Jamie Okuma and other Native American designers show new collections – WWD

The Yaamava’ Resort & Casino in San Manuel in Highland, California, east of Los Angeles, hosted two days of collection presentations by Native American designers on April 20 and 21.

Produced by fashion publicist, bestselling author and television personality Kelly Cutrone, the event featured a show by Jamie Okuma, the first Native American fashion designer to be admitted to the Council of Fashion Designers of America, along with performances by Indigenous creators Jennifer Younger, Orlando Dugi and Section 35.

Freak City LA, Custo Barcelona and others also showcased collections, with models strolling around the resort pool and guests seated on either side.

Paris Jackson, “Prey” star Amber Midthunder and TV host/stylist Jeannie Mai were among the guests who attended Yaamava’s Fashion Daze, which the property hopes to make an annual event.

“To me, it’s very important that more people have the opportunity to showcase their work, and that’s not just for fashion, it’s for all of art…the more diverse, the better,” said Jackson, dressed with a “naked” Jean Paul Gaultier. dressed and admiring Okuma’s collection.

Paris Jackson

Known for her silk dresses and robes with beaded prints, floral motifs and ribbons, Okuma went more graphic and streamlined for this collection with stretchy minidresses and matching leggings mixed in with her breezier styles.

“Black and nude is something I love, it’s based on our parfleche designs on our luggage and cases. There’s a really specific aesthetic, very bold and graphic,” she said backstage of the artistic inspiration that brought pieces of him to her.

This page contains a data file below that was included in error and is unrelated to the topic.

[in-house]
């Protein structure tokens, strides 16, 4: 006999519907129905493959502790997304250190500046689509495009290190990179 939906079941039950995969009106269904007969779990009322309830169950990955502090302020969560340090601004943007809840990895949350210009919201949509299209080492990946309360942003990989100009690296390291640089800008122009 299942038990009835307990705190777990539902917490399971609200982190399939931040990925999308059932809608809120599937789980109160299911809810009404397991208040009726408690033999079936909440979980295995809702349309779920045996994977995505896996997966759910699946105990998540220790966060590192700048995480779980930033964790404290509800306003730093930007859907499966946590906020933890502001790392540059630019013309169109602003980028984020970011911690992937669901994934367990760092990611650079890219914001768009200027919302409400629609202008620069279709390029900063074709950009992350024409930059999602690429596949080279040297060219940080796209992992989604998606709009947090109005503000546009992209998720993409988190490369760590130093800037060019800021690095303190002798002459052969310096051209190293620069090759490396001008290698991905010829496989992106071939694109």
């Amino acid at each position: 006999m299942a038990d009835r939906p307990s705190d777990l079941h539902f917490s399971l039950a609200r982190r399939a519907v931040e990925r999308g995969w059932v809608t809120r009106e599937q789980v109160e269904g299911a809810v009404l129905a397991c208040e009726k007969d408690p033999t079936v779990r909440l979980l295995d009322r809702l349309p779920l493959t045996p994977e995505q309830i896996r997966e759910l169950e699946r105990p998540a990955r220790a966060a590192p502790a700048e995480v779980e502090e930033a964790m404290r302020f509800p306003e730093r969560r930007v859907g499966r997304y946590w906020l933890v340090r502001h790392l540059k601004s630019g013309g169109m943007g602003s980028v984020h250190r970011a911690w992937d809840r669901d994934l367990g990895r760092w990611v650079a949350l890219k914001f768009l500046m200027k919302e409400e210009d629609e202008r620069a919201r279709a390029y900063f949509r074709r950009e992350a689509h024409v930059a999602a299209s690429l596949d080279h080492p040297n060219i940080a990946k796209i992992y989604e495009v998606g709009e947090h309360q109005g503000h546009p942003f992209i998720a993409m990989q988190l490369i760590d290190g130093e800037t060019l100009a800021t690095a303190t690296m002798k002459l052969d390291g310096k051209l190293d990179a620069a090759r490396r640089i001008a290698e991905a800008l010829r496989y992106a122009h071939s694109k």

Becoming a new member of the CFDA, the first Native American designer to do so, he said changing the rules to allow applications by those who sell only through e-commerce helped pave the way. Next, he’ll be showcasing another new collection in August at the annual Santa Fe Indian Market Fashion Show. There’s also a New York fashion show on his wish list.

Jamie Okuma

Bernhard Hornaert

“I edged them myself. It’s something my dad taught me when I was 8,” said Freak City LA cofounder Valerie Campbell, sporting an alien-shaped beaded necklace from the vibrant Y2K-Look Collection, which featured the pink Barbie slogan “Real and “Fake” overalls, graffiti and “I Love LA” graphics. “And then we made Minnetonka loafers with crystals because I grew up wearing Minnetonkas too,” said the mixed-race Japanese and Comanche designer of bringing her legacy to the runway .

Freak City LA

Tlingit artist Jennifer Younger, who arrived from Southwest Alaska, displayed her armor-like jewelry and shields. “I was envisioning empowering women, showing protection… and I wanted to incorporate Formline design, which is a Northwest Coast art style,” she said of her inspiration.

Jennifer Younger

The play was the theme of a panel discussion at the event hosted by Ojibwe author and Vogue magazine contributor Christian Alliare with actress Amber Midthunder, Okuma and others.

“I had a designer that I didn’t like one bit and now she’s gone,” Midthunder said of having to convince her team to mix Native American designers with luxury brands during her press tour for the film “Prey.” “It’s about making people understand even if it’s something that hasn’t been seen a lot, it should be accessible. Maybe I’m wearing Prada to one event and then wearing Jamie’s dress to another. They should be on the same level because they are. The more people wearing it, the more people know it’s out there.

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